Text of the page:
Protect Yourself from Pension Scams

Pension scams are on the rise in the UK. In just five months of 2021, over £2.2 million was reported lost to pension fraud. It’s never been more important to stay vigilant and aware of any potential scams, and our article can show you how.

A pension scam involves encouragement to move pension funds, which may result in money being lost or unreasonable charges. Don’t let scammers steal your future security by taking your pension savings. Learn how to spot a scam, protect yourself and report it to help protect others.

How to spot a pension scam

Scammers may target you by phone, email, text message, post, social media, online advertising or even word of mouth. The Pensions Regulator warns that you should be suspicious of any unexpected contact, especially if they ask you to transfer your pension.

Other ‘red flags’ include:

  • You are put under pressure. For example, you may be given a limited time to act or you’ll miss out on a bonus or discount. Reputable providers would never put you under pressure in this way, they will give you the time to consider your options and never rush you into making a decision.
  • You are promised unrealistic returns. Scammers often promise big, guaranteed returns but low risks. Just remember that if it sounds too good to be true, it usually is
  • You are offered an incentive to make a transfer. This could include bonuses, loans, or a limited time investment offer.
  • You are offered help to release cash from your pension even though you’re under 55. Ignore any claims of ‘pension liberation’, ‘saving advance’, ‘pension loan’ or ‘Legal loopholes’;  the only possible way you would be able to release funds before you are 55 is if you are retiring early because of ill health or you had the right under the scheme you joined before 6 April 2006 to take your pension before 55. If you don’t meet these criteria, any payment will be considered as ‘unauthorised’ and you will pay up to 55% tax on it. Check the details with your pension provider, not someone who has contacted you out of the blue.
  • You’re not clear about the scheme charges. Scammers will take steps to make sure that the scheme charges are unclear in order to disguise how high they are. For example, they can include paying several charges to associated parties which together add up to an excessive amount.
  • You’re not clear about the pension structure. Scammers will try to ensure that the scheme’s investment structure is complex and unclear.
  • You are offered a free pension review. Professional advice on pensions is not free.
  • You are contacted by a company that isn’t authorised by the Financial Conduct Authority (FCA).  In the UK, financial service advisors must be authorised by the FCA but scammers may tell you that the register is out of date or they don’t have to be on it because they aren’t providing the advice themselves. See below for how to check the register.

Protect yourself from pension scams

Ignore unexpected offers

If you’re contacted out of the blue about a pension opportunity, the chances are it’s a scam.

Never share pension details

Never share details about your pension or sensitive information such as passwords with anyone you don’t know. They may know some details already and use this as a tactic to help you reveal information. Don’t fall for it.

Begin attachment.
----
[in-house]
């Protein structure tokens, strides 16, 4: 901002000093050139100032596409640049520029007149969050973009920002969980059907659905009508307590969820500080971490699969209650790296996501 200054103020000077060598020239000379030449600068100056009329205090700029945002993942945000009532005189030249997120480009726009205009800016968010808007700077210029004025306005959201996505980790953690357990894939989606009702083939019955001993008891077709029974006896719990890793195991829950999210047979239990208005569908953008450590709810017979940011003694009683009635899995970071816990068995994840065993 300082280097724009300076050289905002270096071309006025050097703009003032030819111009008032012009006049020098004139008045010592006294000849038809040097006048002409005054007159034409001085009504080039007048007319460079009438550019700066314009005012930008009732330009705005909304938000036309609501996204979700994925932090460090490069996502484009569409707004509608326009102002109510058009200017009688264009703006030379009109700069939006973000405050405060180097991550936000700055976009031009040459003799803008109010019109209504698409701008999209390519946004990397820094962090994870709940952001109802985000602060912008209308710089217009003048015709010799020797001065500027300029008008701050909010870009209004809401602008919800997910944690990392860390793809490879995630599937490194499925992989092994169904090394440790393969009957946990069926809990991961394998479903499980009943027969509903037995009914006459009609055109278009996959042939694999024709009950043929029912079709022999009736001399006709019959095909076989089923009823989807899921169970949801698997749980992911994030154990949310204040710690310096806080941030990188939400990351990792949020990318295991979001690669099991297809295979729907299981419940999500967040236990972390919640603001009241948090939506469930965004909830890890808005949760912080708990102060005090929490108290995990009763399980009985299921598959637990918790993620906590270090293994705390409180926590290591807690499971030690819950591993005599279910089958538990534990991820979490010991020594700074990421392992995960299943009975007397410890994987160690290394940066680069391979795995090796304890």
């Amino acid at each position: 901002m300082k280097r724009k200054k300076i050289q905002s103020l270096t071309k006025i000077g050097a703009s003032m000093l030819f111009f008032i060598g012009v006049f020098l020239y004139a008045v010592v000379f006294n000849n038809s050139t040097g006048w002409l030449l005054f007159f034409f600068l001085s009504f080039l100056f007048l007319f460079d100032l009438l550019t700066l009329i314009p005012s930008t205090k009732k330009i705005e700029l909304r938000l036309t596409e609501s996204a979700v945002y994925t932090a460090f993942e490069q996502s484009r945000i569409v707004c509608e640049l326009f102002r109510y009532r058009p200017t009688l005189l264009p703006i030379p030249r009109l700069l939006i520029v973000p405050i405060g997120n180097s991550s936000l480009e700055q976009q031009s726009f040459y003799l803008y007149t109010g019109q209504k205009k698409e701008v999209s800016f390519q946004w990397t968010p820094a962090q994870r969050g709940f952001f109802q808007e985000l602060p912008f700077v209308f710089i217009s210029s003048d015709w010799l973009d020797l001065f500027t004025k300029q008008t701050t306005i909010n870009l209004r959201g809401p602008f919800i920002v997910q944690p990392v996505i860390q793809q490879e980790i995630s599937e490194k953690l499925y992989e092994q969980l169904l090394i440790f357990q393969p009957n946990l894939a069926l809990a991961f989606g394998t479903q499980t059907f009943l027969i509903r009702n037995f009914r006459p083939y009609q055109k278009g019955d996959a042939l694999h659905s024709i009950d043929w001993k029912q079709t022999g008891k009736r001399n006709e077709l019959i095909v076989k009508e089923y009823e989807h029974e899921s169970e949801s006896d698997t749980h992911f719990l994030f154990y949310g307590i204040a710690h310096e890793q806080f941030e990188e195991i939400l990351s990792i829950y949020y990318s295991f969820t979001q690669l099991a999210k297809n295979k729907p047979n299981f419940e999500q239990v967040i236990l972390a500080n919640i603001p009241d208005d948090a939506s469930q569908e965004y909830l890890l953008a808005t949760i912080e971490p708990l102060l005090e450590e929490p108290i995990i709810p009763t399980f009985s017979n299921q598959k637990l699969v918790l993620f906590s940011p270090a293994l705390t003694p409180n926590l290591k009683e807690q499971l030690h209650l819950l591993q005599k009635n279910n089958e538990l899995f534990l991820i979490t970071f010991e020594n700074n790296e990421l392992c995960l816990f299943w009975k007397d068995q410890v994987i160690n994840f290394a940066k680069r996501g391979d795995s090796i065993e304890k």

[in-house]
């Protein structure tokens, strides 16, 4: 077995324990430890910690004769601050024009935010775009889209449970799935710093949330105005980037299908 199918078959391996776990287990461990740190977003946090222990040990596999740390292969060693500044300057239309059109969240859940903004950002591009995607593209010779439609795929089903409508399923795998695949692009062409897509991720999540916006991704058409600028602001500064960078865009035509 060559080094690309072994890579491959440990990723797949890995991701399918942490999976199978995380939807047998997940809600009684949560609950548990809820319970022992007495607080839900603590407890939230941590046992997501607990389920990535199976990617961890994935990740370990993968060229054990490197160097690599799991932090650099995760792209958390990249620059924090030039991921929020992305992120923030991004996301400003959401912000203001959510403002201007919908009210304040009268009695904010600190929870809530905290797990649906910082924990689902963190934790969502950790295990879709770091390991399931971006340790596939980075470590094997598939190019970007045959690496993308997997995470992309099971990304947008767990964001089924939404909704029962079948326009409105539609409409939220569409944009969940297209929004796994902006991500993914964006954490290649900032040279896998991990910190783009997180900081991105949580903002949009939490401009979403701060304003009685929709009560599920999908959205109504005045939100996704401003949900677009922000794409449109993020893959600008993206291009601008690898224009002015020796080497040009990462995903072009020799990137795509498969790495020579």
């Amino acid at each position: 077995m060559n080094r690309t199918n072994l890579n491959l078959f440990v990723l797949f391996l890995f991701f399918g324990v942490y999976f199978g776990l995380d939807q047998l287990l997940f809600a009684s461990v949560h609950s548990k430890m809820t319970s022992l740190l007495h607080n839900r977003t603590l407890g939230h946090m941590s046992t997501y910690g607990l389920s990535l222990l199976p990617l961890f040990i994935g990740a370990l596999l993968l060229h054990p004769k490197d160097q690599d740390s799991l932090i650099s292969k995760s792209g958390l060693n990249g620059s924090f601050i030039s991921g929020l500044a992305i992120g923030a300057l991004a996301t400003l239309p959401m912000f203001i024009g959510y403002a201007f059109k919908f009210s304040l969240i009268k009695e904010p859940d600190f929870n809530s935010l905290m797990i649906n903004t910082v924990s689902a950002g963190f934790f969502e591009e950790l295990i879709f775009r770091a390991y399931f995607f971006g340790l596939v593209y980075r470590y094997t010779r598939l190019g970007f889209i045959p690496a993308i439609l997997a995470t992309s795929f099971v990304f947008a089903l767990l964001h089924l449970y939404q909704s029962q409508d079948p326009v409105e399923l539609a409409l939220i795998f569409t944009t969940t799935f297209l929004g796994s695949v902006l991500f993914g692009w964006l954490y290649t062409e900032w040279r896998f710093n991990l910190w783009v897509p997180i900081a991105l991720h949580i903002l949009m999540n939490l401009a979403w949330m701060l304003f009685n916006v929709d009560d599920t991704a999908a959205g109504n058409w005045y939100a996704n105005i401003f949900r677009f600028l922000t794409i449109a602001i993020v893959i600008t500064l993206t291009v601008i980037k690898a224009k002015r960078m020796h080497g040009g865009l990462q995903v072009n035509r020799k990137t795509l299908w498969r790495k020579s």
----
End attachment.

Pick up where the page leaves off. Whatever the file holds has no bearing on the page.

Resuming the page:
Cut off contact

If someone is pressuring you then a really effective way to protect yourself is simply to cease all contact. Hang up the phone. Don’t answer emails or texts. Ignore letters. Don’t be concerned that you are being rude; scammers will go to great lengths to appear friendly and charming, but it is just a tactic.

Check if the company is on the FCA register

You can easily check if the company is authorised on the FCA register: If they’re not on the Register (the company may claim this is because they are out of date), you can call the consumer helpline on 0800 111 6768 to double check. If you’re dealing with an overseas company, you need to check with the regulator in that country and check the scam warnings from foreign regulators.

Check the FCA warning list

When the FCA becomes aware of a company operating without their permission, they put it on their warning list:: Scammers change their details regularly so there is no guarantee that the list will cover every scam, but it is a great place to start.

Report pension scams

If you have been targeted by a pension scammer, or been scammed, report it straight away. Sophisticated scammers are experts at parting innocent people from their money but reporting them will help you to stop these criminals, and to prevent others from falling victim to the same scam.

  • If you've started a pension transfer and now suspect a scam, call your pension provider straight away. They might be able to stop it.
  • Report a scam, unauthorised company or individuals to the FCA:
  • Report pension cold calls or messages (which are illegal) to the Information Commissioner's Office:
  • If you received any of these scams via a work device, inform your company’s IT department straight away
  • If these scams came through your personal device, report them to your provider
  • Report the scam to Action Fraud, the reporting centre for fraud and cyber-crime in England, Wales and Northern Ireland:
  • If you live in Scotland, contact Police Scotland on 101
  • If you have given your bank details to the scammers, contact us immediately for help:
  • If your money has been stolen as the result of a scam, you can also report it to the police by calling 101.
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